Proposals for hundreds of new homes in Alnwick are set to be unveiled to the public next week.
The plans, which are being put forward by Northumberland Estates, seek to bring 270 new homes to the east of the town on land at Windy Edge, just off the Alnmouth Road.
To be delivered over a 10-year period, the scheme includes extensive green space, aiming to retain some of the existing paddocks and open space located at the site.
The development, which is on land allocated for housing in the Alnwick and Denwick Neighbourhood Plan, will be phased, with the first tranche looking to deliver around 80 new homes.
An affordable-housing element is to be included at 15 per cent of the total, in line with the requirements set out by the county council.
A mix of two, three, four and five-bedroom houses would make up the remaining proposed development in a mix of terraced, semi-detached and detached properties as well as bungalows, with access from the Alnmouth Road.
Residents are invited to attend a public exhibition on the development proposals at Willowburn Sports and Leisure Centre, from 3pm to 7pm next Wednesday.
The masterplan for the development looks to retain existing landscape features including hedges and trees on all boundaries where possible.
Substantial additional tree planting and open space will be provided to enhance the housing proposals and respect existing residential amenities.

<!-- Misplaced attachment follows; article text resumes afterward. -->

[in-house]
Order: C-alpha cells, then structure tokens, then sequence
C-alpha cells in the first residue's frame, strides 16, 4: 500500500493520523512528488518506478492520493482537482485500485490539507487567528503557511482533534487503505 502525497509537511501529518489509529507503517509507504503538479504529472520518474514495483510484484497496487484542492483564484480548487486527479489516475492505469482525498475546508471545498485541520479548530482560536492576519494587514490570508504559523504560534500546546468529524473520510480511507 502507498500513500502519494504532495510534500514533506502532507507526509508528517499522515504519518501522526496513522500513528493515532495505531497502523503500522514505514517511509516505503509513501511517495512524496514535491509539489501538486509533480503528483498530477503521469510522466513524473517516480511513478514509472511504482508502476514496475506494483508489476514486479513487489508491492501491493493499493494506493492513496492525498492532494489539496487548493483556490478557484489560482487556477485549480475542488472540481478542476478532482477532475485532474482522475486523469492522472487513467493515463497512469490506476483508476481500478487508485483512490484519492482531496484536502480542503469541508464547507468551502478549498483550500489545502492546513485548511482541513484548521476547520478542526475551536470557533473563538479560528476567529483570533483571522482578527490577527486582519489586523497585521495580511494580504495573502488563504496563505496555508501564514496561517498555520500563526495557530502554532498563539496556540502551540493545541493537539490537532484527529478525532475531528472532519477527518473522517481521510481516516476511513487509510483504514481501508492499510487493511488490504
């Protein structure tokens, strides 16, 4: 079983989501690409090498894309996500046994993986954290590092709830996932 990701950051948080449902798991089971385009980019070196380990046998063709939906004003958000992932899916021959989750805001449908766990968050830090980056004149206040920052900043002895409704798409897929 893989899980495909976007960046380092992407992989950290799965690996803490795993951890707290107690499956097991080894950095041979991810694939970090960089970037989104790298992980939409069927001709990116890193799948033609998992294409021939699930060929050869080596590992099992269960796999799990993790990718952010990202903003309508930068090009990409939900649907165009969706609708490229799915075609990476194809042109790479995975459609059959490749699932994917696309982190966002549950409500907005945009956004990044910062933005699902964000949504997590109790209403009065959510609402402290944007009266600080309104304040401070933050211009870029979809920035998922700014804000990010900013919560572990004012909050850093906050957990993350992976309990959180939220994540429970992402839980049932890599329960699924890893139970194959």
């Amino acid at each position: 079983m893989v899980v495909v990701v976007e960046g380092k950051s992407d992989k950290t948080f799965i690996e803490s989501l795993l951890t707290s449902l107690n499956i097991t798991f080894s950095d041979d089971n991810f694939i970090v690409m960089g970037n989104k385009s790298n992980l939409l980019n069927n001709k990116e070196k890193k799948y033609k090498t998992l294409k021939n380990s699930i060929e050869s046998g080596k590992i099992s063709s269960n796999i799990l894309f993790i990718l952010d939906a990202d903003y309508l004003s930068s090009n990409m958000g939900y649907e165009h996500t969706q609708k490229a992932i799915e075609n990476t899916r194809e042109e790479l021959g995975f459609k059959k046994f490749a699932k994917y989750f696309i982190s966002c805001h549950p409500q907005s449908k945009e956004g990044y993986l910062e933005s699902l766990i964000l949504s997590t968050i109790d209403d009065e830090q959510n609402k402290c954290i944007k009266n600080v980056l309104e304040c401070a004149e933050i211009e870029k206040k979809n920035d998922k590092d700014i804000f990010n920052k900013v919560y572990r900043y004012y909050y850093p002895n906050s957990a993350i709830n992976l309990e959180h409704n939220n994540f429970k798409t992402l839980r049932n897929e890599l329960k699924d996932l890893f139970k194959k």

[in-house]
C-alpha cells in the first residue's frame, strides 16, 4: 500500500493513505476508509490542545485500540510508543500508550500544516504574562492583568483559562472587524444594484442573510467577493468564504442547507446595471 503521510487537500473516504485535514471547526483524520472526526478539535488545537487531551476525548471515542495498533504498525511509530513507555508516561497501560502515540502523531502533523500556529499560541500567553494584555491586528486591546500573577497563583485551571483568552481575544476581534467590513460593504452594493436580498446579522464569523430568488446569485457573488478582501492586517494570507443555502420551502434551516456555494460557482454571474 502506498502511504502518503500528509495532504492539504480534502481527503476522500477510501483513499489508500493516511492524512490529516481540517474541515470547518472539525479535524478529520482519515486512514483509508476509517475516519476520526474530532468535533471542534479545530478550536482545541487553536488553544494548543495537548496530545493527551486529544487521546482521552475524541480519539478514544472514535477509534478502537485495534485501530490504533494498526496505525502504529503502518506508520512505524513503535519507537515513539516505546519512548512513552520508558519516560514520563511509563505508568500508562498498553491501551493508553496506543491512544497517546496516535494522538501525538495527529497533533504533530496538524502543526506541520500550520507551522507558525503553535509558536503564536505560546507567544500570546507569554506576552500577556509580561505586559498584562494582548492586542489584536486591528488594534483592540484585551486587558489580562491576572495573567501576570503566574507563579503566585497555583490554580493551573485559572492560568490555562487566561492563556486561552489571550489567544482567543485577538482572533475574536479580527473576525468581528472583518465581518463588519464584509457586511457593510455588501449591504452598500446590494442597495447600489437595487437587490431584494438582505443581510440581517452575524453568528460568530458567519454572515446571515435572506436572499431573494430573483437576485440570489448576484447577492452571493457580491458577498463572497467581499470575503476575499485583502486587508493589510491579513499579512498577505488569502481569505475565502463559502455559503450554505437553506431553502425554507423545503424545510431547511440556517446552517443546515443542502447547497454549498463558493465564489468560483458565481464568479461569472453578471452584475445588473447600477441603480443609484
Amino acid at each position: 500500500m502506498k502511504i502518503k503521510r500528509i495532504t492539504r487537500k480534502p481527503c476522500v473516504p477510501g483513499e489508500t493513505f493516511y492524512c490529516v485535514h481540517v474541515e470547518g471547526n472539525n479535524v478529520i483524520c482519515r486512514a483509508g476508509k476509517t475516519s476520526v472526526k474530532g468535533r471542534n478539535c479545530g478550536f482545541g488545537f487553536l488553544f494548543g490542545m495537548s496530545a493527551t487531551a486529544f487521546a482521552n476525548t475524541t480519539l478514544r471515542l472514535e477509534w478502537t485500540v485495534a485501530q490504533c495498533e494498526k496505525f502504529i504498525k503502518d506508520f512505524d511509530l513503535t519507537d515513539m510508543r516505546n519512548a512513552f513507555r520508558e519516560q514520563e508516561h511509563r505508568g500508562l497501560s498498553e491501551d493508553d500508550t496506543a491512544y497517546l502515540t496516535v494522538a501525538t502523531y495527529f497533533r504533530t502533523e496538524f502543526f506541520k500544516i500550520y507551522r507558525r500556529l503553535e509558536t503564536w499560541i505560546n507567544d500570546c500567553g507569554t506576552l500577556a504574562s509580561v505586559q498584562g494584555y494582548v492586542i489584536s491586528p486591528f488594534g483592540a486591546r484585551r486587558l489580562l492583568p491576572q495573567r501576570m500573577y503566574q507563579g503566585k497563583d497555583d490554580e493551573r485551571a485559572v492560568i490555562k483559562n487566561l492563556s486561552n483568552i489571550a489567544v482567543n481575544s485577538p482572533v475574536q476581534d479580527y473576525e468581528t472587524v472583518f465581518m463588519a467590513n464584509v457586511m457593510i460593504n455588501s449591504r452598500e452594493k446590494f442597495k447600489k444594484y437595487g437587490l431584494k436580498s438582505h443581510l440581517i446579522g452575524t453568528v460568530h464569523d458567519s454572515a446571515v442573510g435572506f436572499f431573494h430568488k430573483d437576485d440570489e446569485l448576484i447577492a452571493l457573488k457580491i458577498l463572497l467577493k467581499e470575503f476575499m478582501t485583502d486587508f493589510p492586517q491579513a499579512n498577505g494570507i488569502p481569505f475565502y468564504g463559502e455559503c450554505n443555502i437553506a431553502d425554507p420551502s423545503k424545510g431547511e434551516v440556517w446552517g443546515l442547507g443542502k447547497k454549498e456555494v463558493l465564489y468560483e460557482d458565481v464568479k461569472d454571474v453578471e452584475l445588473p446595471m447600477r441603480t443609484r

Numerous pedestrian footpaths will be promoted through the site, linking to existing footpaths and public rights of way.
This area off the Alnmouth Road represents one the few remaining undeveloped sites that is allocated for residential development in the Alnwick and Denwick Neighbourhood Plan, although there are brownfield sites such as the vacant former high-school site.
In the submission draft of the neighbourhood plan, the policy said that ‘priority will be given in the first five years of the plan to the development of previously developed land in the town for housing including the Duchess’s High School site once the site is vacated’.
However, during independent examination, the planning inspector recommended removing this as it ‘fails to provide clarity for potential applicants’.
The key role that the town’s neighbourhood plan, which passed referendum last month, is already playing in development decisions was seen last week when outline proposals for around 125 new homes on the Willowburn Industrial Estate were refused unanimously.
The bid was previously recommended for approval with the site to be de-allocated as employment land, but the neighbourhood plan does not allow housing on that site.